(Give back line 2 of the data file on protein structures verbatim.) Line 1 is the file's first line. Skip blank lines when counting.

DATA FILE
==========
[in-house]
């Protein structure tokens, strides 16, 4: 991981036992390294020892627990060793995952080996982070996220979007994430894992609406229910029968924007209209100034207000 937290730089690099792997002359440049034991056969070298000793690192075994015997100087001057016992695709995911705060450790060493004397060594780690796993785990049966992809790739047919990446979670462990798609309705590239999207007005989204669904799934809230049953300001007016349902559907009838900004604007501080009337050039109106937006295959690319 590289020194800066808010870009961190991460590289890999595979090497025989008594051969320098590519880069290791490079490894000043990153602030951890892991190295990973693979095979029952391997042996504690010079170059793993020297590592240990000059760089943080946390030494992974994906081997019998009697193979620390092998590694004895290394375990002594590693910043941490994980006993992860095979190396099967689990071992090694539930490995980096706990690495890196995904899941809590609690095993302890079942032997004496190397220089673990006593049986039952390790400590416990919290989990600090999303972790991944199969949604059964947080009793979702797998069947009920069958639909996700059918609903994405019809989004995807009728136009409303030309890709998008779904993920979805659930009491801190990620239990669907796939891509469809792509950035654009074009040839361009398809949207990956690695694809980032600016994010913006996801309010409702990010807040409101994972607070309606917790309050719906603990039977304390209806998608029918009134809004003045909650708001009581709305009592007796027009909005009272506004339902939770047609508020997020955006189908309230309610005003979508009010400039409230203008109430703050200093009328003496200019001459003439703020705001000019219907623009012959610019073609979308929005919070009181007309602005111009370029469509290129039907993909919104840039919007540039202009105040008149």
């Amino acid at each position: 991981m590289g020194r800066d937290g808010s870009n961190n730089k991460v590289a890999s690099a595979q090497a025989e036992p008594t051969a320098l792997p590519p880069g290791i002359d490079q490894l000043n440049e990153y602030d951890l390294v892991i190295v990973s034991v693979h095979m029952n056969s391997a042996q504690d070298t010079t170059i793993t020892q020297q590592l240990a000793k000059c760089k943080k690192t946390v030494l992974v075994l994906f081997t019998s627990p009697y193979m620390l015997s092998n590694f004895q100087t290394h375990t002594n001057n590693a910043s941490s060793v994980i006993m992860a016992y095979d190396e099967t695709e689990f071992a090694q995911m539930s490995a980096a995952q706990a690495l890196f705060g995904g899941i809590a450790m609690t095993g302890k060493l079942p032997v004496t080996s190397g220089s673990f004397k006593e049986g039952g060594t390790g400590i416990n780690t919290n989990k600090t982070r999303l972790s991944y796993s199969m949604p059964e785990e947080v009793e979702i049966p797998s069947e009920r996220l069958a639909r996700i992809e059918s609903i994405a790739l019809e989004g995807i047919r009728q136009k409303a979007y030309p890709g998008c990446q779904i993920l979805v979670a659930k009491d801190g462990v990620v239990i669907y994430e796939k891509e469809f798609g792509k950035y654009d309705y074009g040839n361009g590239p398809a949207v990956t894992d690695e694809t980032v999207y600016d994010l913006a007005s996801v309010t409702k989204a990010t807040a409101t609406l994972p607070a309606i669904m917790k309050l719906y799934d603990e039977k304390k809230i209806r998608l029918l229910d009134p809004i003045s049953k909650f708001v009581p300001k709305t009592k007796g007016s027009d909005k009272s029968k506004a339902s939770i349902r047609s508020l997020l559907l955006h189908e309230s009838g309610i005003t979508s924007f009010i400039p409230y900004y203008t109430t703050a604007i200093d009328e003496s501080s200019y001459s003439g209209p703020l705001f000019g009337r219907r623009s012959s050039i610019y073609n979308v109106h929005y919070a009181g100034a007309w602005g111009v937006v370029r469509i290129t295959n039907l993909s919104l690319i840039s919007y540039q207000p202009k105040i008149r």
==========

């Protein structure tokens, strides 16, 4: 991981036992390294020892627990060793995952080996982070996220979007994430894992609406229910029968924007209209100034207000 937290730089690099792997002359440049034991056969070298000793690192075994015997100087001057016992695709995911705060450790060493004397060594780690796993785990049966992809790739047919990446979670462990798609309705590239999207007005989204669904799934809230049953300001007016349902559907009838900004604007501080009337050039109106937006295959690319 590289020194800066808010870009961190991460590289890999595979090497025989008594051969320098590519880069290791490079490894000043990153602030951890892991190295990973693979095979029952391997042996504690010079170059793993020297590592240990000059760089943080946390030494992974994906081997019998009697193979620390092998590694004895290394375990002594590693910043941490994980006993992860095979190396099967689990071992090694539930490995980096706990690495890196995904899941809590609690095993302890079942032997004496190397220089673990006593049986039952390790400590416990919290989990600090999303972790991944199969949604059964947080009793979702797998069947009920069958639909996700059918609903994405019809989004995807009728136009409303030309890709998008779904993920979805659930009491801190990620239990669907796939891509469809792509950035654009074009040839361009398809949207990956690695694809980032600016994010913006996801309010409702990010807040409101994972607070309606917790309050719906603990039977304390209806998608029918009134809004003045909650708001009581709305009592007796027009909005009272506004339902939770047609508020997020955006189908309230309610005003979508009010400039409230203008109430703050200093009328003496200019001459003439703020705001000019219907623009012959610019073609979308929005919070009181007309602005111009370029469509290129039907993909919104840039919007540039202009105040008149």